H3N8, H3N2, What is a dog owner to do?

You have probably seen on the news or online that a new vaccine has been created to protect against the H3N2 influenza virus, the virus that caused the flu outbreak among dogs in the Chicago area during the Spring of 2015.  While the major outbreak seems to have subsided, we are still seeing a dog every month or so, who has tested positive for the H3N2 virus or that we highly suspect has the virus.  Symptoms of this strain of influenza are cough, fever, nasal discharge, lethargy, and lack of appetite.  The virus can make dogs more susceptible to pneumonia.  During this past spring, about 10% of the infected dogs we saw developed pneumonia and a small number in the Chicago area developed severe respiratory symptoms and died.  We realize that this is very scary to most dog owners and many of us want to do whatever we can to protect our canine companions, but that does not mean every dog needs to get every vaccine. 

            For all of our patients, we make vaccine recommendations based on risk factors and lifestyles.  We are currently recommending the H3N2 vaccine for dogs who have close contact with other dogs.  This could be through doggy daycare, a kennel, visiting the dog park , going to dog shows, training classes or even getting groomed frequently.  Some kennels and daycares are now requiring pets to be vaccinated against the flu.  This is a completely new vaccine, if your pet was vaccinated last year, it was against the H3N8 strain because that was the only vaccine against canine influenza that was available at the time.  If you would like your pet to receive this vaccination, he or she would receive an initial vaccine and then another in 3-4 weeks.  What about the original flu vaccine protecting against the H3N8 strain?  Throughout the outbreak, a small number of pets tested positive for H3N8, but the more prevalent strain in our area is the H3N2.  There are some kennels or daycare that may require your pet to be vaccinated against both strains, but if your pet has contact only with dogs in this area, we believe the H3N2 virus is what they are most at risk for contracting.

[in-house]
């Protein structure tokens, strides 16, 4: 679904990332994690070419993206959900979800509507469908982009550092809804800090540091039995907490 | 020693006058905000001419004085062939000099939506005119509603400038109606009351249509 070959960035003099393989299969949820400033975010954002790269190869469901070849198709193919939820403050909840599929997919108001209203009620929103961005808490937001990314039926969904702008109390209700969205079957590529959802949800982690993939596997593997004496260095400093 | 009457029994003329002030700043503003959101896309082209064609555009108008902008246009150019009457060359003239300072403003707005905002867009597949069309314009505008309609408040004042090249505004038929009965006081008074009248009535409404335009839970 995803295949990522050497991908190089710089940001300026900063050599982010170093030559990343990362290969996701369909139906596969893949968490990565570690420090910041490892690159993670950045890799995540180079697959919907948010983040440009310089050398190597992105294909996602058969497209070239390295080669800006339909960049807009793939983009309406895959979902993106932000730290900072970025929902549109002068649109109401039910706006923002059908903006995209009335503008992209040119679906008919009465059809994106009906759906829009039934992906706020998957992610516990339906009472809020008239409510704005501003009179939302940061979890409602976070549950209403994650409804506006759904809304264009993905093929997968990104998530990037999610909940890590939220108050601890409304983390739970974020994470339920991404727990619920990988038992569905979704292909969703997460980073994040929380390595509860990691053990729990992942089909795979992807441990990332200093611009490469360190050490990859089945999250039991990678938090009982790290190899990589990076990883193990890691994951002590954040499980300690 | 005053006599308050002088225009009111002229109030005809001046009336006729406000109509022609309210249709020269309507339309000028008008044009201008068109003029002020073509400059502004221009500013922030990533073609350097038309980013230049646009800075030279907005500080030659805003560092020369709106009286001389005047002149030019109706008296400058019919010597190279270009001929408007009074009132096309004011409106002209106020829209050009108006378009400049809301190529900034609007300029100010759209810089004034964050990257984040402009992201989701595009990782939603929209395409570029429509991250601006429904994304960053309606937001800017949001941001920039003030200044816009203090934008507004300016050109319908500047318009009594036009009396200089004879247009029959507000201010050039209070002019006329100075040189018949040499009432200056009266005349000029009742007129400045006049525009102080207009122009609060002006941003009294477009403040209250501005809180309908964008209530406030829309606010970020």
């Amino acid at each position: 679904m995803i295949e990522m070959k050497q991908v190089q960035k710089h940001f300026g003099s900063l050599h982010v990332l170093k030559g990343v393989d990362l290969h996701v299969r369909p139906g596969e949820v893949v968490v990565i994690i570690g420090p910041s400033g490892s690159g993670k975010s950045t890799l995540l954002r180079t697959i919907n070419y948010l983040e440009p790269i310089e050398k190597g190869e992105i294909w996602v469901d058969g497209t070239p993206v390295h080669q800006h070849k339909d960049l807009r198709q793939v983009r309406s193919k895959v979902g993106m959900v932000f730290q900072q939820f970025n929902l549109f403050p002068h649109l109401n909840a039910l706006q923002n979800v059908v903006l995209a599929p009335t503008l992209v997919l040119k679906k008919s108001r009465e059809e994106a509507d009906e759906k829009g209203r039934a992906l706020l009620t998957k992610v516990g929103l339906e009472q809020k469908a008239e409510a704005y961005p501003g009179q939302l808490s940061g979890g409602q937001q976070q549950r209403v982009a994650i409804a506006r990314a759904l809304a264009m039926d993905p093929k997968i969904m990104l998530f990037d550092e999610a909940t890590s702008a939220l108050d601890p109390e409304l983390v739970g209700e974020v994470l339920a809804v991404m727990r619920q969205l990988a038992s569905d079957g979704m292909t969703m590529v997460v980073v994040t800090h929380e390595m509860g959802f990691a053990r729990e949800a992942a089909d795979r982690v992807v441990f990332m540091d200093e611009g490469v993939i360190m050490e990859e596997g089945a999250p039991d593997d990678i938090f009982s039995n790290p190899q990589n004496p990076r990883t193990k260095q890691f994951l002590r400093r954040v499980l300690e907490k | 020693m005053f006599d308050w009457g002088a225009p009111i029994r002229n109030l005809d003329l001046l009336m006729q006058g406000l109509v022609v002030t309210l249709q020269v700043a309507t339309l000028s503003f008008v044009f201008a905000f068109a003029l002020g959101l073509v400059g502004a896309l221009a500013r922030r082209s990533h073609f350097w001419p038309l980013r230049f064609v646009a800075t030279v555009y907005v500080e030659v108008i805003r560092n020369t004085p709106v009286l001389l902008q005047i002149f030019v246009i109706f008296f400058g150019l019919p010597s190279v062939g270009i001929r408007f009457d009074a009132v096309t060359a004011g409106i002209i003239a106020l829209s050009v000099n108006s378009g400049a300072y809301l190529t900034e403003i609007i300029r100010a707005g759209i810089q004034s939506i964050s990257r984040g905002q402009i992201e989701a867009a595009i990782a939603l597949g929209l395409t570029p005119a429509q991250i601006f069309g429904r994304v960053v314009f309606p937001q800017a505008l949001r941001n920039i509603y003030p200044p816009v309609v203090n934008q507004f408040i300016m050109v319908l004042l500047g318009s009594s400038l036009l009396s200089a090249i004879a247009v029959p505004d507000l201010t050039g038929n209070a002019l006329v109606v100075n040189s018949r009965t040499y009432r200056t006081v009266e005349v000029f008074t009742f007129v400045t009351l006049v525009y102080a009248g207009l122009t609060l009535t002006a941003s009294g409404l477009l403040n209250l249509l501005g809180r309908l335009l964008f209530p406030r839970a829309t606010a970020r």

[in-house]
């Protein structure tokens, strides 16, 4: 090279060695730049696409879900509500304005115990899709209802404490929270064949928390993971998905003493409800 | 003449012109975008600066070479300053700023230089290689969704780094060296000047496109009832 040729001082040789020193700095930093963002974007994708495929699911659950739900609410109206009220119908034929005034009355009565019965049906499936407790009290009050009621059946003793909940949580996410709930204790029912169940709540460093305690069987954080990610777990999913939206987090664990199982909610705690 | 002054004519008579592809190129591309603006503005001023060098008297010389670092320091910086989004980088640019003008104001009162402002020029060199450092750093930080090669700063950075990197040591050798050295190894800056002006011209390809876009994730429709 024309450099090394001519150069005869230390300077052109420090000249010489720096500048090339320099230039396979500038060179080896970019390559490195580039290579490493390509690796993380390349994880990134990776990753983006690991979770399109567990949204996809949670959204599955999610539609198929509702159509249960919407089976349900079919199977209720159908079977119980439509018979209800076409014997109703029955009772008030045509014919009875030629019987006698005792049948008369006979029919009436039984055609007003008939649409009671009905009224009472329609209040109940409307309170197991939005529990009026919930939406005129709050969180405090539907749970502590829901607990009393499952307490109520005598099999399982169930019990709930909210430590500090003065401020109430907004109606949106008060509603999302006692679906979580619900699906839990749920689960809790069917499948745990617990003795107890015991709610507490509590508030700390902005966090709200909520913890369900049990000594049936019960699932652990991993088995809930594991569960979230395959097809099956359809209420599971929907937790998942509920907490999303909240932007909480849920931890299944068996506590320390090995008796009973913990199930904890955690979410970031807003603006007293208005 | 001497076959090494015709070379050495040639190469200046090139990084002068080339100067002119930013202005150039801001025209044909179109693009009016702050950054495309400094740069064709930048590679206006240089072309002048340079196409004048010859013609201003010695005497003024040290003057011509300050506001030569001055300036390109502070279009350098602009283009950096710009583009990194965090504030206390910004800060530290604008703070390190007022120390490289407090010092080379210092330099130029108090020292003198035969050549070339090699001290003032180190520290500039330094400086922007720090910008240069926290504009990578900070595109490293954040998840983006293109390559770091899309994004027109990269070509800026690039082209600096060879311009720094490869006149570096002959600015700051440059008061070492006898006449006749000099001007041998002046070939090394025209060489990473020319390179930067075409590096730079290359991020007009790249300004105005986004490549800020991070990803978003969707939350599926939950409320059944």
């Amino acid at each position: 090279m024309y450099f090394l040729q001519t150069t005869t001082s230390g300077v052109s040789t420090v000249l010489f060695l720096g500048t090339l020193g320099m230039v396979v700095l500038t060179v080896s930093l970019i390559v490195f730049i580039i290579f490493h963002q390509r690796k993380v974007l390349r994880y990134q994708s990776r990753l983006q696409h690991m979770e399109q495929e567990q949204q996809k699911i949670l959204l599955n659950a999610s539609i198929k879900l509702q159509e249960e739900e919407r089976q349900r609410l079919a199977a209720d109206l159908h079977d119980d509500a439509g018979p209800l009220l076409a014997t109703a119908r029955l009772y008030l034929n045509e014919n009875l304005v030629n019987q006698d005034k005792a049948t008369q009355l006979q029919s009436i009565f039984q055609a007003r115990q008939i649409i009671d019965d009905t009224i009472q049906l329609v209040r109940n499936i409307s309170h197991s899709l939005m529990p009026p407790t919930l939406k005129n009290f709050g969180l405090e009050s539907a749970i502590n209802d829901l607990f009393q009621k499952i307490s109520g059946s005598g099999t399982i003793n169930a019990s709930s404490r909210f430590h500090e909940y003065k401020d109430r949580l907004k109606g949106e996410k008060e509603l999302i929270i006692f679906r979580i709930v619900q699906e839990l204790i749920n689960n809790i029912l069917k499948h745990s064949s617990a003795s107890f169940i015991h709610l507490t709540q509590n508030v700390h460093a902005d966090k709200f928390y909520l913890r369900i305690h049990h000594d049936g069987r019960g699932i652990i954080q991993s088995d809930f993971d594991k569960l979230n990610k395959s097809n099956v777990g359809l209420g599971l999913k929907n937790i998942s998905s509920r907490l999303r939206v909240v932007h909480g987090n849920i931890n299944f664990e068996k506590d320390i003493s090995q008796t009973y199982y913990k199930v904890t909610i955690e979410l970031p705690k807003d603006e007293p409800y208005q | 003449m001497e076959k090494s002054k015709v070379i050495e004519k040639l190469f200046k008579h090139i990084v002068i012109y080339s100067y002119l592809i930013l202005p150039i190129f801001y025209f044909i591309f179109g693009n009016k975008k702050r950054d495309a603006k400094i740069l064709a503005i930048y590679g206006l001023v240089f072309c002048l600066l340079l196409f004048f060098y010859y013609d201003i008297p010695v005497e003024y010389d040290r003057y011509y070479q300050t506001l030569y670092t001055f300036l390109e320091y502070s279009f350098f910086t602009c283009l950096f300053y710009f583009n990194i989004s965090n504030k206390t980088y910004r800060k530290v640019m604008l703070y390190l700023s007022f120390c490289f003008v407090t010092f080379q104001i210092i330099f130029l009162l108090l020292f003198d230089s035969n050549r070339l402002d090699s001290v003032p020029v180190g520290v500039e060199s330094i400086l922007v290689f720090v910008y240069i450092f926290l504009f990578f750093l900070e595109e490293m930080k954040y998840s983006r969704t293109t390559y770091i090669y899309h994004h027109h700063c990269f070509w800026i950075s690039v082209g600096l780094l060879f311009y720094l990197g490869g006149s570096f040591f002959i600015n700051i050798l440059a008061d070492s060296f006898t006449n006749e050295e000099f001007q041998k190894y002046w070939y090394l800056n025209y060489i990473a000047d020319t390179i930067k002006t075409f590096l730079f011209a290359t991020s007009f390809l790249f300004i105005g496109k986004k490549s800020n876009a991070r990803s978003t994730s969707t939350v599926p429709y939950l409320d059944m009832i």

Having said all that, we would still like to remind everyone that no vaccine is 100% effective in preventing illness. Once vaccinated, its is still possible for your pet to get the flu, but it would be a much milder case, with less severe symptoms. There are also many other viruses out there than can cause a cough, such as Bordatella or Parainfluenza, and again these types of things are most often spread when pets have a lot of contact with other animals, so it is extremely important to have your pet up to date on their vaccinations BEFORE they go into any high risk situations.